A new drought resilience shopfront in Rockhampton will support farmers and communities in Tropical North Queensland to better prepare for future droughts.
Minister for Agriculture and Northern Australia David Littleproud said the new Fitzroy node of the Tropical North Queensland Drought Resilience Adoption and Innovation Hub would be a place farmers can come learn about the tools, practices and technologies that will help get their businesses ready for drought.
“The Hub brings together researchers, farmers, agricultural businesses, and rural communities to work together to build drought resilience and agricultural productivity by adopting innovation,” Minister Littleproud said.
“The Hub’s core site is at James Cook University in Cairns with ‘nodes’ (or shopfronts) in the Gulf of Carpentaria, Gulf Savannah, Fitzroy, Burdekin, and Mackay and the Whitsundays.
“TNQ Hub partner, the Fitzroy Basin Association, will host the new Fitzroy node in Rockhampton, where Basin farmers can get help to adopt innovative practices supported by the Hub.
“The Fitzroy node also allows Hub leaders to better understand what Basin farmers need to become more drought resilient and work with them to improve their practices and use of technology ahead of drought.”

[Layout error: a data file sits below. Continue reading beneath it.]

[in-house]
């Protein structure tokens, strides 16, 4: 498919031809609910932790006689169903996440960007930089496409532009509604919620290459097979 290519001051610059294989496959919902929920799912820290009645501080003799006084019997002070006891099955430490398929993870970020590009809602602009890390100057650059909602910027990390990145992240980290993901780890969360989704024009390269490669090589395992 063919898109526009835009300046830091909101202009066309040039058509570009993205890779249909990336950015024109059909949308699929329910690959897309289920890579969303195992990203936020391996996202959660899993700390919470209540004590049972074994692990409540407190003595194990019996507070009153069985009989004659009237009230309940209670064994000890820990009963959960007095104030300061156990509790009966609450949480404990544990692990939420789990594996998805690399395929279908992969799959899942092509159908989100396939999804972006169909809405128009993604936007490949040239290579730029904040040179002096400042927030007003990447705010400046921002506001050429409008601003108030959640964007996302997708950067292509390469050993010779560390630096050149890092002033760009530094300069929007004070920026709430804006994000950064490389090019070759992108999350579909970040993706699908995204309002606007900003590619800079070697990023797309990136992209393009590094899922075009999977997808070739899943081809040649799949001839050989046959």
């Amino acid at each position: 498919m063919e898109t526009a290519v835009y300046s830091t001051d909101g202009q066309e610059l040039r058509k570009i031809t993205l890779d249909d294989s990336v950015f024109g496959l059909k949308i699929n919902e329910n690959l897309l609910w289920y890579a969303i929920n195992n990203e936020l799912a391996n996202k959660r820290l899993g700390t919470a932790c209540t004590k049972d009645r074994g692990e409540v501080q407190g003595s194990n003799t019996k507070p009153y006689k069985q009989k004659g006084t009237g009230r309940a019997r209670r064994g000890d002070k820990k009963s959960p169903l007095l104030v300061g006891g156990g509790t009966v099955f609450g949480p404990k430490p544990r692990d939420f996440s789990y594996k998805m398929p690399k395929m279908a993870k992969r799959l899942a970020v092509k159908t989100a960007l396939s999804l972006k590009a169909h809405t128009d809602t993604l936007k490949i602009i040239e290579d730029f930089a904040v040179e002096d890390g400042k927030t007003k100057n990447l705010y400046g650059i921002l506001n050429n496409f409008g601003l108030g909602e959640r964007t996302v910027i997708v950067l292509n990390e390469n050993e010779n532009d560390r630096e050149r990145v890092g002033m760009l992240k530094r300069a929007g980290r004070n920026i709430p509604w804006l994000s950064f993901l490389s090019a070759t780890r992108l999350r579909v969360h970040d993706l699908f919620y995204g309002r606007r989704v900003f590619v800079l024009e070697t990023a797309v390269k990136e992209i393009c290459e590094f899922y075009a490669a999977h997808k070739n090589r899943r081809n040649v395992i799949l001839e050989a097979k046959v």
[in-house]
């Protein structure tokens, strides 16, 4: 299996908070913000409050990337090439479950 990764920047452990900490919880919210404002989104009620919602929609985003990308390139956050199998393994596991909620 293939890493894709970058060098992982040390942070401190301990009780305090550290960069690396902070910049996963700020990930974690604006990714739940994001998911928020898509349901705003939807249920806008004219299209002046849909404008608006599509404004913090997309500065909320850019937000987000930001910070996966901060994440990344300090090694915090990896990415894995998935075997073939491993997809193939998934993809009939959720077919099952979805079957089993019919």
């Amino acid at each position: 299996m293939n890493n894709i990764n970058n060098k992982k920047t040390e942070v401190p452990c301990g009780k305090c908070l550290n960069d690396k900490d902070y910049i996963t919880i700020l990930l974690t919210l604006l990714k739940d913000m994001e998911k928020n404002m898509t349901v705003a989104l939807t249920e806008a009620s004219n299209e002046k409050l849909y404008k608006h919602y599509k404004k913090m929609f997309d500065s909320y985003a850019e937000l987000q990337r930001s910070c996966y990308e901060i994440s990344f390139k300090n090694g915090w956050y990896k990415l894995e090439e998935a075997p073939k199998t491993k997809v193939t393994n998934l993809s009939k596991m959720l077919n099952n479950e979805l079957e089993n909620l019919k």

The TNQ Hub is one of eight nationally with over 40 ‘node’ locations.
“The Hubs are part of the forward-thinking Future Drought Fund, a long term, sustained investment of $100 million each year to build drought preparedness,” Minister Littleproud said.
“Drought is part of the Australian landscape, and the Hubs play a critical role in helping farmers and agricultural communities to be better prepared.”
“I encourage local farmers and the community to ask for support from the Fitzroy node to address their challenges now, before the next dry.”
Federal Member for Capricornia Michelle Landry said the hub’s new Fitzroy shopfront supports building the drought resilience and productivity of farmers and communities in the Fitzroy Basin.
“It is fantastic that the Australian Government and the Fitzroy Basin Association are working proactively together to provide a valuable service for the region,” Ms Landry said
“The Fitzroy node is a place farmers can come learn about the tools, practices and technologies that will help their business get ready for drought.”
“The Fitzroy node also allows hub leaders to better understand what Basin farmers need to become more drought resilient—and work with them to improve their practices and use of technology ahead of drought.”
Source: Australian Government